JEFFERSON CITY — Eight months ago, Jim Marshall was forced to perform CPR on his 20-year-old son in their Jefferson City home as he waited for an ambulance to arrive.
His son, Cody, was rushed to the emergency room at St. Mary's Health Center where his blood tested positive for heroin, Xanax and synthetic marijuana. Cody was put on life support and into an induced coma so his body could fight the drugs.
When the doctors took him out of the coma, they discovered that he didn’t have any blood flow to his brain stem.
Cody was essentially brain-dead, and his parents faced an unbearable decision — whether to keep their son on life support or not.
Jim had taught and coached in Jefferson City for 25 years. He had been a social studies teacher at Thomas Jefferson Middle School and a physical education teacher, track coach and cross-country coach at Jefferson City High School.
He was angry with himself: "Here I am thinking: I'm a 32-year educator, I've taught thousands of kids in this community and what a poor father I must be to have a son that has had this happen."
There was also anger toward his son.
"It's kind of like, 'We fought with you for a year on issues like this, and this is what you left us to deal with for the rest of our lives now?'"
Like many of the people in his son's life, Jim couldn't believe Cody had experimented with heroin, let alone overdosed on it. Friends agree. Cody was the last person they thought this would happen to, but the fact is that more people are using heroin, not only in the Jefferson City and Columbia area but throughout the state.
In 2008, heroin made up 4 percent of the Jefferson City Police Department’s total undercover workload. In 2010 it made up 30 percent.
According to the MUSTANG Drug Task Force, a special investigative unit targeting drug issues in Jefferson City, heroin has now surpassed all other drug investigations in mid-Missouri. This includes Columbia, where last year there were three times as many arrests related to heroin as in 2000.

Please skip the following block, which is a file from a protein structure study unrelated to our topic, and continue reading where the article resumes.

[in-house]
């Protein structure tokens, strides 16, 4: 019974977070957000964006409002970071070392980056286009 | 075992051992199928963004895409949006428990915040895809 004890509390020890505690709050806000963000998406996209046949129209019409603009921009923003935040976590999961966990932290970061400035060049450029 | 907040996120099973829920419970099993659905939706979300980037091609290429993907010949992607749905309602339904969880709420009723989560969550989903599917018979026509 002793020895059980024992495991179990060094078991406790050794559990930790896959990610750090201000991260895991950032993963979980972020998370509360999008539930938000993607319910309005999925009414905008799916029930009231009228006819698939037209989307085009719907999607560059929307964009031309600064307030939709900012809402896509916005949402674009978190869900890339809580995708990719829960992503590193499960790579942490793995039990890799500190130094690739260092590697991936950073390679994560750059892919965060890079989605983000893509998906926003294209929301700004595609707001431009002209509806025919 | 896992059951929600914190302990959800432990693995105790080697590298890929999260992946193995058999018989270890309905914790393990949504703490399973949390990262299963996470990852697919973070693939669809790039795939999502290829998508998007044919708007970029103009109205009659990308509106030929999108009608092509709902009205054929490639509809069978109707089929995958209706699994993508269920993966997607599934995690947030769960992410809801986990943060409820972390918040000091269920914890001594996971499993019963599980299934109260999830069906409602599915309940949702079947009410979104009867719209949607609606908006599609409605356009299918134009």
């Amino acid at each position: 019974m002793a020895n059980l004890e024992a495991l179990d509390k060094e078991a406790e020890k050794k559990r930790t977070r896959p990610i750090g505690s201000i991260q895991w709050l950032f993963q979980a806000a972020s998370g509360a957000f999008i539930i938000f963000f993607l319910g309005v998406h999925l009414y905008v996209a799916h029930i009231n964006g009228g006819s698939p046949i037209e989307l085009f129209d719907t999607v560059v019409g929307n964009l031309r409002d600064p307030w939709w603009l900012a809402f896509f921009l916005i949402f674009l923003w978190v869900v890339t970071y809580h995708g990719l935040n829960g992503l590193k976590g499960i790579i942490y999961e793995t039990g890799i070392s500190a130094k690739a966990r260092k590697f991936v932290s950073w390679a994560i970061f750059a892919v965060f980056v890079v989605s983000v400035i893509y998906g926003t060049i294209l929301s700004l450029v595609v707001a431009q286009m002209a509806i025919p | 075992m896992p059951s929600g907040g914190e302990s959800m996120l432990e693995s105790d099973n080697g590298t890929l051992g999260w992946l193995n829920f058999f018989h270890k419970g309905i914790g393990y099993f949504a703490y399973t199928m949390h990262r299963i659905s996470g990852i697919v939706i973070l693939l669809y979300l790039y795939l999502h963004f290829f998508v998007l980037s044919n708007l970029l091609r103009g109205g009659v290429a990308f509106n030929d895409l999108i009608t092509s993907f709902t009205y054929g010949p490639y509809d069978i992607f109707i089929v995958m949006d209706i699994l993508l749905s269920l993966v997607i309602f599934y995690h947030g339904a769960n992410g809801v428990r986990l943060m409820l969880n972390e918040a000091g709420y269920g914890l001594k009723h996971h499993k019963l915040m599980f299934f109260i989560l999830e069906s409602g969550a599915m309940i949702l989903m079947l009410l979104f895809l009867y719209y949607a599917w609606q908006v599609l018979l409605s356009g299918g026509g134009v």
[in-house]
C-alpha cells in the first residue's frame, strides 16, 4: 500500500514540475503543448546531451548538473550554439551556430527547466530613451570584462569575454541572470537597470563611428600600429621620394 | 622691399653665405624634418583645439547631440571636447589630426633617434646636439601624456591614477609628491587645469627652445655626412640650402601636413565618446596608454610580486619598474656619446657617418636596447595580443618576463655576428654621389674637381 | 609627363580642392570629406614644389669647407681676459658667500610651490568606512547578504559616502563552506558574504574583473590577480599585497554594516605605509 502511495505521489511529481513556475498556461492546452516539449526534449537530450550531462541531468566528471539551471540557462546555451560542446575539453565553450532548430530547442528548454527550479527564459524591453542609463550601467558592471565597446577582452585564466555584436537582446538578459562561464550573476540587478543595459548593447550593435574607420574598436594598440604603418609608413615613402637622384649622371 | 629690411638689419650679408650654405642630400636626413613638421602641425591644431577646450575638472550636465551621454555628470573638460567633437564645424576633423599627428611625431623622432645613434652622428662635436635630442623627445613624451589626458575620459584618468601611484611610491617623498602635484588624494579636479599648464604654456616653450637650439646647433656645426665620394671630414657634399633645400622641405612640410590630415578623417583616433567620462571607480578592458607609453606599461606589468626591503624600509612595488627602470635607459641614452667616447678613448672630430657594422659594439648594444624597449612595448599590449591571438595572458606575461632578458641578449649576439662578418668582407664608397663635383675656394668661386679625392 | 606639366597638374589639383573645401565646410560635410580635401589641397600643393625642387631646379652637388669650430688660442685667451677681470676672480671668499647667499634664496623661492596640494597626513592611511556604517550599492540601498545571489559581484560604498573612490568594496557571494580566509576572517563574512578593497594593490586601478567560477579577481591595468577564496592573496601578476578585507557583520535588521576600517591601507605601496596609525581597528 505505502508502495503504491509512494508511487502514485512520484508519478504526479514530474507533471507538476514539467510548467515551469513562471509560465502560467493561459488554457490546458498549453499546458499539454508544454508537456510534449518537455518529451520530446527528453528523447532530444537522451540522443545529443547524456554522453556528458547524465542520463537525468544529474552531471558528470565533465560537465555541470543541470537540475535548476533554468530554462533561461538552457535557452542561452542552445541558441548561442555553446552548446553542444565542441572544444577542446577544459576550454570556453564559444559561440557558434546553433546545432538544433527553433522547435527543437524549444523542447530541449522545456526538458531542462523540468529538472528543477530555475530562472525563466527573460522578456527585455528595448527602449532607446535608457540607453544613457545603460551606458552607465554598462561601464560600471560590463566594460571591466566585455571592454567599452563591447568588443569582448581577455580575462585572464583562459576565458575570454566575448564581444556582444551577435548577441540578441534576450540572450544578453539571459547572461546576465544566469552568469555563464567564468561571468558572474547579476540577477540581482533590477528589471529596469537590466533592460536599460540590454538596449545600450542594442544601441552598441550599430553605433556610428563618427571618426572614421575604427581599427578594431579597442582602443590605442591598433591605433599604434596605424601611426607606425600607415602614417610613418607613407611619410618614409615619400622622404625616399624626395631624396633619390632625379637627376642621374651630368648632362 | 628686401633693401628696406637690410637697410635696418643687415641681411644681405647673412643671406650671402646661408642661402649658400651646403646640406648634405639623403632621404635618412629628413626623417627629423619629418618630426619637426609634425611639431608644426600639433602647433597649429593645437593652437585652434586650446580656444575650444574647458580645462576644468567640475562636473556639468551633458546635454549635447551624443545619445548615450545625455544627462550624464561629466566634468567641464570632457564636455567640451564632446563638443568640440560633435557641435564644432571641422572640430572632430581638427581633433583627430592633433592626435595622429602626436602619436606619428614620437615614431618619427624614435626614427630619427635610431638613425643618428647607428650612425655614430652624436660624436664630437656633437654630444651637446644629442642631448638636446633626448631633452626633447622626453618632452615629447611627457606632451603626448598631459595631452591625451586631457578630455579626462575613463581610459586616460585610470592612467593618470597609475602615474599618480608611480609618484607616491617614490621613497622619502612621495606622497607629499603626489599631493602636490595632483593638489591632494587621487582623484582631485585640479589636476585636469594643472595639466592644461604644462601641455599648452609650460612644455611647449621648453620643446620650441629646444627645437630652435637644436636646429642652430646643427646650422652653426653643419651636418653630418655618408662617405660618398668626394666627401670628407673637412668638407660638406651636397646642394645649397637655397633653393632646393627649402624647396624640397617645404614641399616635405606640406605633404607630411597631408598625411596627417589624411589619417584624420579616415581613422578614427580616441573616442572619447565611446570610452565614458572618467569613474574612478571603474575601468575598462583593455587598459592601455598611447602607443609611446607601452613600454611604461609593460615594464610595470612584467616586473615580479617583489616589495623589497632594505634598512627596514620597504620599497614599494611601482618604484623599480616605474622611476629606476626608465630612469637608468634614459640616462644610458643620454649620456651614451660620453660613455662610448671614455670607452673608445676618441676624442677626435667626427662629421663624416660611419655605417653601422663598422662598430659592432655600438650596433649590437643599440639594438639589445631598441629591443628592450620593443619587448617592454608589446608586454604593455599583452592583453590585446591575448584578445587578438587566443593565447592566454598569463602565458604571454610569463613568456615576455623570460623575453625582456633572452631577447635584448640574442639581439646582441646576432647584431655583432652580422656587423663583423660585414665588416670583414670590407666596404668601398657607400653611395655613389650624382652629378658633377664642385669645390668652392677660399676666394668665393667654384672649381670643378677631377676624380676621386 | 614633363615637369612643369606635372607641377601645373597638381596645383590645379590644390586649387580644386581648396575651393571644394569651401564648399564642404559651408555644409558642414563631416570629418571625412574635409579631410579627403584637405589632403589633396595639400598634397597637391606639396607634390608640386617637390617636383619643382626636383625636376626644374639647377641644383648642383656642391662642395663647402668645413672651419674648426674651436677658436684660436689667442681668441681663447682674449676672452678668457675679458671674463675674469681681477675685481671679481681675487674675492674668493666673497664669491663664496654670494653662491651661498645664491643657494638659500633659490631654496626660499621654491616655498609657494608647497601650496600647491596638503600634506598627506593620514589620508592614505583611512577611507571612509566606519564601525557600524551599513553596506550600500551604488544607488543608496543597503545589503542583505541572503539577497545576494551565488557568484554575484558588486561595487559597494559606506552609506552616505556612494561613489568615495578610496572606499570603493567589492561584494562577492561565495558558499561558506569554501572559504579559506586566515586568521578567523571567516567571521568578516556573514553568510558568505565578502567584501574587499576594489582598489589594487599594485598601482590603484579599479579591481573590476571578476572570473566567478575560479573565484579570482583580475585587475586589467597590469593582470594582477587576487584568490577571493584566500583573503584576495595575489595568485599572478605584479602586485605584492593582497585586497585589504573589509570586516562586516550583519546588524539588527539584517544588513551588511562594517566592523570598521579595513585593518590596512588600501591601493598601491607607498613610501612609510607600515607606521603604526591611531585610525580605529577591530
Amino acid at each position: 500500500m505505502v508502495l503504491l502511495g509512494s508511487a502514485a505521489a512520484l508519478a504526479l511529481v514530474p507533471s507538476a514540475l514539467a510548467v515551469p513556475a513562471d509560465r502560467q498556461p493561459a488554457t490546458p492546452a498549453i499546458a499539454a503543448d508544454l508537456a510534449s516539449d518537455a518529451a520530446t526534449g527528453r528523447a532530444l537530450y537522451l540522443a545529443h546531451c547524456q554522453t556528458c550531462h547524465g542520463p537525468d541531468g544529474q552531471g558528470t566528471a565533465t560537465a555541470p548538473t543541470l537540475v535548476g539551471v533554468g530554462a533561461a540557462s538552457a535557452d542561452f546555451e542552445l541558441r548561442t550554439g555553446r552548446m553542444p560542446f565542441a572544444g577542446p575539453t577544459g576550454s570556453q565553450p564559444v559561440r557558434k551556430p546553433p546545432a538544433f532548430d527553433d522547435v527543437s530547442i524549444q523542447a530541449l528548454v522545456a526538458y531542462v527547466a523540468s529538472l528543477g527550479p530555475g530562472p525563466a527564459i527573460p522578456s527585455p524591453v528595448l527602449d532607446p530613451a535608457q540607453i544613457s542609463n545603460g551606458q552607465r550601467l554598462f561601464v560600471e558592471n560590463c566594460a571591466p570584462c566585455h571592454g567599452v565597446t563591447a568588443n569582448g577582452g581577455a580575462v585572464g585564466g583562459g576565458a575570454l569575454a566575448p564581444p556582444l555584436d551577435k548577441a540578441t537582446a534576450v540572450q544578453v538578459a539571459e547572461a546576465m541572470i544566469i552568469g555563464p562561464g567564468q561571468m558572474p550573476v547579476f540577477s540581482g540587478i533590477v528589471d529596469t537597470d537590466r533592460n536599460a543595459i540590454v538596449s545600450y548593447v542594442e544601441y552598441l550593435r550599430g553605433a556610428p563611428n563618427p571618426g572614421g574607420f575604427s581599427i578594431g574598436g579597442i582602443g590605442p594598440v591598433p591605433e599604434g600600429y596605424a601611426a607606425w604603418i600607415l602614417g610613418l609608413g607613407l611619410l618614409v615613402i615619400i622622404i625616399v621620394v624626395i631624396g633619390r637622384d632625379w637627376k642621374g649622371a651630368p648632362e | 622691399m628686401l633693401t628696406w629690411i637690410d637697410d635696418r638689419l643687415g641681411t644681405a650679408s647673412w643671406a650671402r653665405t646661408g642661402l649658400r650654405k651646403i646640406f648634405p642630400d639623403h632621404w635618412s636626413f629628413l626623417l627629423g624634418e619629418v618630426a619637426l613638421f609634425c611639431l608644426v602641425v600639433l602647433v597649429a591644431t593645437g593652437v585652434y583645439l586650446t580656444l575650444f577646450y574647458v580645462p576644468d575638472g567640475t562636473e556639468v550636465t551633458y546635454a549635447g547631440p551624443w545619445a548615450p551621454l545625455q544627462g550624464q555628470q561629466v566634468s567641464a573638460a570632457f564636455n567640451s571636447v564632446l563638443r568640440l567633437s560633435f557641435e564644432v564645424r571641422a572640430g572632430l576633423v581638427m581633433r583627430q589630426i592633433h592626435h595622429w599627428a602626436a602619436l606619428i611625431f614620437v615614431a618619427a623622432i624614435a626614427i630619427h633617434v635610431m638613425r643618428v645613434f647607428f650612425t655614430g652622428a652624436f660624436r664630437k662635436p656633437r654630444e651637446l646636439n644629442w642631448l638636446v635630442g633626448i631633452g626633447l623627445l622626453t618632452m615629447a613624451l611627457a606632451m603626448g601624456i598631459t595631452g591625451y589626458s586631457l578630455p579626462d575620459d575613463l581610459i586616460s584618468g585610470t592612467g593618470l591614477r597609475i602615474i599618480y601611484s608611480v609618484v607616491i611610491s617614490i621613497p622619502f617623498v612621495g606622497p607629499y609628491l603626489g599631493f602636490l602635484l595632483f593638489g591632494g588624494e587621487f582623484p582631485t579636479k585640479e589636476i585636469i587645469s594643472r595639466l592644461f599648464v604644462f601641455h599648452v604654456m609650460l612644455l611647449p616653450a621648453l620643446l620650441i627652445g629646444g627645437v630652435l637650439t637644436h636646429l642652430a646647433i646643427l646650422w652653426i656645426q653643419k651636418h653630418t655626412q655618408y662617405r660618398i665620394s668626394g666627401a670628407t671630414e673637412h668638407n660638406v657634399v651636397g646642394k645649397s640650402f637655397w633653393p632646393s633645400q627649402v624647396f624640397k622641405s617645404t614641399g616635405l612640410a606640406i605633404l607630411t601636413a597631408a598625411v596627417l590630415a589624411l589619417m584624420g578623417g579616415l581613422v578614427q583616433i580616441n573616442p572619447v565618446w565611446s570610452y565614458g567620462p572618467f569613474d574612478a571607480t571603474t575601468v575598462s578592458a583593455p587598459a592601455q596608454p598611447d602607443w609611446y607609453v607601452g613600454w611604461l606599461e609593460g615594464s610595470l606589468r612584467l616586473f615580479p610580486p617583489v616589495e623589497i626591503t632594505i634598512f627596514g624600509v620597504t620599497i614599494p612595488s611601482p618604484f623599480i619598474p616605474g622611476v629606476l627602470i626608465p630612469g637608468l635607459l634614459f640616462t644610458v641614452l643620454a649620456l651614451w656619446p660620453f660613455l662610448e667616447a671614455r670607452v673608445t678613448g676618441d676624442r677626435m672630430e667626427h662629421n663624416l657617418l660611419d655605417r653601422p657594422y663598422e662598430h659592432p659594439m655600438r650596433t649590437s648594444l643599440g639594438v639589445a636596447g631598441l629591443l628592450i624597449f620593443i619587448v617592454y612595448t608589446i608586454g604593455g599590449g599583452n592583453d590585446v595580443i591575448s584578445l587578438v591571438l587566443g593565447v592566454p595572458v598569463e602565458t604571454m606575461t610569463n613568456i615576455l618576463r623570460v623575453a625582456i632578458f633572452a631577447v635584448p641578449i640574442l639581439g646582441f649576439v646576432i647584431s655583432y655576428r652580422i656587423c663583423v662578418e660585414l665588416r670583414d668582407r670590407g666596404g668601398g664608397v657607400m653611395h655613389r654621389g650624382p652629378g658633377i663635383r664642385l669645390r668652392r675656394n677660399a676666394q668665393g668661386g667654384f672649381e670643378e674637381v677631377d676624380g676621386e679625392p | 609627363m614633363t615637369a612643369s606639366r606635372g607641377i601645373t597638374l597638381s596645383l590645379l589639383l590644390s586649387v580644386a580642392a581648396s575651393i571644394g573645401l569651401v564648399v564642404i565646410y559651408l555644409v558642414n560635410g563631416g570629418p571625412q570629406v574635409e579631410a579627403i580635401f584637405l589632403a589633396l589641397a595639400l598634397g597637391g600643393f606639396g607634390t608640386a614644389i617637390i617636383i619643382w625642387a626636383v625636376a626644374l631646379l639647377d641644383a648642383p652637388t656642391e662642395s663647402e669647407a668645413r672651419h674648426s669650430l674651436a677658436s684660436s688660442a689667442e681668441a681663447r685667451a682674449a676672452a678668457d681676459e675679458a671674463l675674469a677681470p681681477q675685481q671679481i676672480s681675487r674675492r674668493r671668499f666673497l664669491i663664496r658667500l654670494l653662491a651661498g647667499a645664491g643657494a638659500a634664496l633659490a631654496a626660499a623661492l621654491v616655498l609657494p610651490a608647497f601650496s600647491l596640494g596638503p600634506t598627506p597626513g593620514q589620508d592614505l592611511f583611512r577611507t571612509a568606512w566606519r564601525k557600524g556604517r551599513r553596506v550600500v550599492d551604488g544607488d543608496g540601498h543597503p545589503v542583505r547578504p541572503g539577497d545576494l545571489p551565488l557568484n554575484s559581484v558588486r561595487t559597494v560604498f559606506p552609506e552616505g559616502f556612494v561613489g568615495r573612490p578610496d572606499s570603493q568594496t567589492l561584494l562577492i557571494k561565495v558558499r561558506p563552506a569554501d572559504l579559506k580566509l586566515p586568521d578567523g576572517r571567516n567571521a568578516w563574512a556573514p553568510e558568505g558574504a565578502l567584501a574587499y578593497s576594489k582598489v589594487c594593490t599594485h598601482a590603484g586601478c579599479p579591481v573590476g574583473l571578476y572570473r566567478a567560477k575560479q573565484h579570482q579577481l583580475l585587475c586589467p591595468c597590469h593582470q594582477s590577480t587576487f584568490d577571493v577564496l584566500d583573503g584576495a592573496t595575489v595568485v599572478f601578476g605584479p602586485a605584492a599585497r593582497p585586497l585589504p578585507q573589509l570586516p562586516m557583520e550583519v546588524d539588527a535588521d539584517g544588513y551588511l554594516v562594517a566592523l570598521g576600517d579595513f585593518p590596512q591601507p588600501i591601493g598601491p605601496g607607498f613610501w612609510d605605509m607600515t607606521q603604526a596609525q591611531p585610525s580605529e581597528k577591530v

Cody was a 2010 graduate of Jefferson City High School but had not achieved the grades or ACT scores needed to gain acceptance at a traditional university. His family decided he would spend one more year at home, working, then apply to a technical school once he showed a commitment to earning money.
He registered with a temporary employment agency and worked different factory jobs for several months at a time. Then Jim noticed that Cody seemed depressed about work and the absence of his friends, most of whom were in college away from Jefferson City.
Cody began experimenting with different pills and with marijuana. The employment agency he was working for required periodic drug tests, but he passed them, which made conversations about substance abuse harder for the Marshalls, who were beginning to notice red flags in their son's behavior.
Always a fairly passive kid, he was becoming increasingly confrontational. His parents noticed checkbooks periodically missing. Cody would ask for money late at night or on short notice, then act emotionally distraught if his parents denied him.
Jim and his wife, Merry, kept a close eye on Cody when he was at home. They greeted him and hugged him when he came into the house to see if anything seemed suspicious. They kept track of where he went when he walked out the door.
Cody, who loved to skateboard, was on the Columbia Skate Team. A typical day during his last summer consisted of about eight to 10 hours working at a factory job, two or three hours of sleep and another eight to 10 hours on a skateboard.
In August 2011, Jim noticed that Cody was increasingly depressed. He had just finished a temporary position at a Unilever factory and had a bit of free time until he picked up a new position at another factory.
In late September, Cody was taken to St. Mary's Health Center and spent 48 hours in an induced coma. It took nearly a day to get the results back from the brain scan that followed. On the third day, Sept. 27, his parents decided to remove life support.
That left them grappling with what happened and why. Jim’s background as an educator helped determine how he would cope with the loss of his son. He was also inspired by a decision his son made before he died.
Cody chose to be an organ donor and has already helped 50 people with his cartilage, skin tissue, bones and organs.
Jim decided to share his story with others who might be as unaware about heroin's sinister assault on Missouri as he was. Today, Jim talks to youth groups, schools and churches, and he speaks at town hall forums around the state about the heroin epidemic and how it impacted his life.
His home has become a place of refuge for people who come to console the family or to share their own experiences with heroin. Sadly, Jim said, about 90 percent of them are users between 19 and 21 years old or parents who have lost kids that age to heroin.
He calls it the invisible menace. Through advocacy, education and awareness, combating heroin will be his and Cody’s last project together.
Supervising editor is Jeanne Abbott.